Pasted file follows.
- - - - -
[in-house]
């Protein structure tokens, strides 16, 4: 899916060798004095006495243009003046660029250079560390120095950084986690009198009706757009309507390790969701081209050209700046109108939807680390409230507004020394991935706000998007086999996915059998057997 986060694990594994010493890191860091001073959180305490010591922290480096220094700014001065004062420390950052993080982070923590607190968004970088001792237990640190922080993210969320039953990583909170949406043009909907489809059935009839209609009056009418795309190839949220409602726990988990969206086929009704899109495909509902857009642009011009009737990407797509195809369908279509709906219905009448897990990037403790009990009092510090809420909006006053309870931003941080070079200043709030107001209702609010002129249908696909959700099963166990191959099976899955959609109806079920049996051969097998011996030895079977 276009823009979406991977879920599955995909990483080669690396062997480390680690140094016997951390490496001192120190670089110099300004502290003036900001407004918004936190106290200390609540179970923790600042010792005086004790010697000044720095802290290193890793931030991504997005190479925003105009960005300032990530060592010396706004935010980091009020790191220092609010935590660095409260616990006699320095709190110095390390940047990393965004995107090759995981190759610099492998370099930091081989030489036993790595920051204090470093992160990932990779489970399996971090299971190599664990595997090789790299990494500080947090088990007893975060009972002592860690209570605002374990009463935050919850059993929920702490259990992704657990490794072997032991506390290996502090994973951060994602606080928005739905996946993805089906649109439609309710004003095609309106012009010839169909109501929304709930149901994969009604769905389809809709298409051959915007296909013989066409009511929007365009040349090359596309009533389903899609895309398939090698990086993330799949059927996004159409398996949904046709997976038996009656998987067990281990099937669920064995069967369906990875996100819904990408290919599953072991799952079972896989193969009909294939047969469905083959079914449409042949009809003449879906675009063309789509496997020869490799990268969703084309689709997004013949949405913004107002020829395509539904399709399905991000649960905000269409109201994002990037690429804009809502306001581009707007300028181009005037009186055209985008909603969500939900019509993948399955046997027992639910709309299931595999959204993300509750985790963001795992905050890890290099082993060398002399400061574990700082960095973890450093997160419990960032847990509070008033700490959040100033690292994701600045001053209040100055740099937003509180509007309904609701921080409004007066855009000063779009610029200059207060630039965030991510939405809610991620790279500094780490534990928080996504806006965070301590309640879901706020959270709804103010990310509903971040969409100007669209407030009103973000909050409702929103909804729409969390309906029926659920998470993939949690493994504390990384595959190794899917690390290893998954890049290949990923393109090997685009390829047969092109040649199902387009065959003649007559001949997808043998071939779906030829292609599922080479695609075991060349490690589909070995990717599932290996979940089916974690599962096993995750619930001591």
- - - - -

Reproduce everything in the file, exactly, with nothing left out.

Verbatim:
[in-house]
């Protein structure tokens, strides 16, 4: 899916060798004095006495243009003046660029250079560390120095950084986690009198009706757009309507390790969701081209050209700046109108939807680390409230507004020394991935706000998007086999996915059998057997 986060694990594994010493890191860091001073959180305490010591922290480096220094700014001065004062420390950052993080982070923590607190968004970088001792237990640190922080993210969320039953990583909170949406043009909907489809059935009839209609009056009418795309190839949220409602726990988990969206086929009704899109495909509902857009642009011009009737990407797509195809369908279509709906219905009448897990990037403790009990009092510090809420909006006053309870931003941080070079200043709030107001209702609010002129249908696909959700099963166990191959099976899955959609109806079920049996051969097998011996030895079977 276009823009979406991977879920599955995909990483080669690396062997480390680690140094016997951390490496001192120190670089110099300004502290003036900001407004918004936190106290200390609540179970923790600042010792005086004790010697000044720095802290290193890793931030991504997005190479925003105009960005300032990530060592010396706004935010980091009020790191220092609010935590660095409260616990006699320095709190110095390390940047990393965004995107090759995981190759610099492998370099930091081989030489036993790595920051204090470093992160990932990779489970399996971090299971190599664990595997090789790299990494500080947090088990007893975060009972002592860690209570605002374990009463935050919850059993929920702490259990992704657990490794072997032991506390290996502090994973951060994602606080928005739905996946993805089906649109439609309710004003095609309106012009010839169909109501929304709930149901994969009604769905389809809709298409051959915007296909013989066409009511929007365009040349090359596309009533389903899609895309398939090698990086993330799949059927996004159409398996949904046709997976038996009656998987067990281990099937669920064995069967369906990875996100819904990408290919599953072991799952079972896989193969009909294939047969469905083959079914449409042949009809003449879906675009063309789509496997020869490799990268969703084309689709997004013949949405913004107002020829395509539904399709399905991000649960905000269409109201994002990037690429804009809502306001581009707007300028181009005037009186055209985008909603969500939900019509993948399955046997027992639910709309299931595999959204993300509750985790963001795992905050890890290099082993060398002399400061574990700082960095973890450093997160419990960032847990509070008033700490959040100033690292994701600045001053209040100055740099937003509180509007309904609701921080409004007066855009000063779009610029200059207060630039965030991510939405809610991620790279500094780490534990928080996504806006965070301590309640879901706020959270709804103010990310509903971040969409100007669209407030009103973000909050409702929103909804729409969390309906029926659920998470993939949690493994504390990384595959190794899917690390290893998954890049290949990923393109090997685009390829047969092109040649199902387009065959003649007559001949997808043998071939779906030829292609599922080479695609075991060349490690589909070995990717599932290996979940089916974690599962096993995750619930001591």